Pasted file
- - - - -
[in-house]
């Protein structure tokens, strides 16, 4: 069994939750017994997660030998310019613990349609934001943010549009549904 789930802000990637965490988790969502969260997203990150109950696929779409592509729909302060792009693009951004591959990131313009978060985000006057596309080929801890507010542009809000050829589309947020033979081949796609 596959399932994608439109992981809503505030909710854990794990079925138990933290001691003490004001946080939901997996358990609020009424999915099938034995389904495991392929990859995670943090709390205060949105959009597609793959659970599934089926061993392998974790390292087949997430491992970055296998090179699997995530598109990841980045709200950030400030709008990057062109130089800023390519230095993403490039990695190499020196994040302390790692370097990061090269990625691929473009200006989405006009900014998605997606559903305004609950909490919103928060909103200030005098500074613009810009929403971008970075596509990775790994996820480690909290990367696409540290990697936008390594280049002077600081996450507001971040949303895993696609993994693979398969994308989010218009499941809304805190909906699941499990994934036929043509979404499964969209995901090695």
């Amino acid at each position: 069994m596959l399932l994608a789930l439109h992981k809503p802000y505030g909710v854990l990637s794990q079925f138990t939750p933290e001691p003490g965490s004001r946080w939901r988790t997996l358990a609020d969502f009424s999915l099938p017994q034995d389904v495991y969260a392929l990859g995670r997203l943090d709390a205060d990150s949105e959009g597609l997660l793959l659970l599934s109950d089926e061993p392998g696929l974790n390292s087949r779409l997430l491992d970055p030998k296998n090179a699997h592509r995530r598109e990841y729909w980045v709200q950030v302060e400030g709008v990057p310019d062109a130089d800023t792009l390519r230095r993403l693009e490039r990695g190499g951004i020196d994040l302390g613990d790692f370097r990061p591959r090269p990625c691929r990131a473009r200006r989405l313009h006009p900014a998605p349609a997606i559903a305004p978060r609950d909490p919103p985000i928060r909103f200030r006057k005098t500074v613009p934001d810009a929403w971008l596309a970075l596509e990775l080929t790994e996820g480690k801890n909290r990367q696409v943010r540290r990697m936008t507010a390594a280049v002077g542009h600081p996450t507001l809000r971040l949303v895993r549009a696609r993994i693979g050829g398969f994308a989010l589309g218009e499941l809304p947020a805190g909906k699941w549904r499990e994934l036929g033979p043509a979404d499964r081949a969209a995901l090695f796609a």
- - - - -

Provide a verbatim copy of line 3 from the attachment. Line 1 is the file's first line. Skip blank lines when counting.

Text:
């Amino acid at each position: 069994m596959l399932l994608a789930l439109h992981k809503p802000y505030g909710v854990l990637s794990q079925f138990t939750p933290e001691p003490g965490s004001r946080w939901r988790t997996l358990a609020d969502f009424s999915l099938p017994q034995d389904v495991y969260a392929l990859g995670r997203l943090d709390a205060d990150s949105e959009g597609l997660l793959l659970l599934s109950d089926e061993p392998g696929l974790n390292s087949r779409l997430l491992d970055p030998k296998n090179a699997h592509r995530r598109e990841y729909w980045v709200q950030v302060e400030g709008v990057p310019d062109a130089d800023t792009l390519r230095r993403l693009e490039r990695g190499g951004i020196d994040l302390g613990d790692f370097r990061p591959r090269p990625c691929r990131a473009r200006r989405l313009h006009p900014a998605p349609a997606i559903a305004p978060r609950d909490p919103p985000i928060r909103f200030r006057k005098t500074v613009p934001d810009a929403w971008l596309a970075l596509e990775l080929t790994e996820g480690k801890n909290r990367q696409v943010r540290r990697m936008t507010a390594a280049v002077g542009h600081p996450t507001l809000r971040l949303v895993r549009a696609r993994i693979g050829g398969f994308a989010l589309g218009e499941l809304p947020a805190g909906k699941w549904r499990e994934l036929g033979p043509a979404d499964r081949a969209a995901l090695f796609a």